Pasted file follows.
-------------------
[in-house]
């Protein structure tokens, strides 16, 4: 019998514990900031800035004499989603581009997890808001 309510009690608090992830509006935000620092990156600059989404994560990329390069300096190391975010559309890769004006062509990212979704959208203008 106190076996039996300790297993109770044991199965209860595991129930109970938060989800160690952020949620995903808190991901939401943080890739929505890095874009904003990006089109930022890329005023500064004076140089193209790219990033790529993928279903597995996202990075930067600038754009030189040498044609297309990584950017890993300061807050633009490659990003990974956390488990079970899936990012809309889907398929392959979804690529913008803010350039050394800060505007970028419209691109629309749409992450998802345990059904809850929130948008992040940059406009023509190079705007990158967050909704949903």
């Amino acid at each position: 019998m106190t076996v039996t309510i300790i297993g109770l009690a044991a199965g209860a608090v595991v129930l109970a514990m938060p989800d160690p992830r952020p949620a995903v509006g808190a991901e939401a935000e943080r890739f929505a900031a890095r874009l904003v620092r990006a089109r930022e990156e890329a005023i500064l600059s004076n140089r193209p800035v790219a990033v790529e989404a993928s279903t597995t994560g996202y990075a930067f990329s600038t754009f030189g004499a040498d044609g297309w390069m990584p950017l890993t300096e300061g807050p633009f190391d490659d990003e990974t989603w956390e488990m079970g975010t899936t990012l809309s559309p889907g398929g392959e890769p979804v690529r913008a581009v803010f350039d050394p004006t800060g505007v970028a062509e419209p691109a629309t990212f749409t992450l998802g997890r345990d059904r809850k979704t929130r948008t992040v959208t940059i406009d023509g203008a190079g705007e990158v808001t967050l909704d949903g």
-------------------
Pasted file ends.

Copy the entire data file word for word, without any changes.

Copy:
[in-house]
């Protein structure tokens, strides 16, 4: 019998514990900031800035004499989603581009997890808001 309510009690608090992830509006935000620092990156600059989404994560990329390069300096190391975010559309890769004006062509990212979704959208203008 106190076996039996300790297993109770044991199965209860595991129930109970938060989800160690952020949620995903808190991901939401943080890739929505890095874009904003990006089109930022890329005023500064004076140089193209790219990033790529993928279903597995996202990075930067600038754009030189040498044609297309990584950017890993300061807050633009490659990003990974956390488990079970899936990012809309889907398929392959979804690529913008803010350039050394800060505007970028419209691109629309749409992450998802345990059904809850929130948008992040940059406009023509190079705007990158967050909704949903």
């Amino acid at each position: 019998m106190t076996v039996t309510i300790i297993g109770l009690a044991a199965g209860a608090v595991v129930l109970a514990m938060p989800d160690p992830r952020p949620a995903v509006g808190a991901e939401a935000e943080r890739f929505a900031a890095r874009l904003v620092r990006a089109r930022e990156e890329a005023i500064l600059s004076n140089r193209p800035v790219a990033v790529e989404a993928s279903t597995t994560g996202y990075a930067f990329s600038t754009f030189g004499a040498d044609g297309w390069m990584p950017l890993t300096e300061g807050p633009f190391d490659d990003e990974t989603w956390e488990m079970g975010t899936t990012l809309s559309p889907g398929g392959e890769p979804v690529r913008a581009v803010f350039d050394p004006t800060g505007v970028a062509e419209p691109a629309t990212f749409t992450l998802g997890r345990d059904r809850k979704t929130r948008t992040v959208t940059i406009d023509g203008a190079g705007e990158v808001t967050l909704d949903g």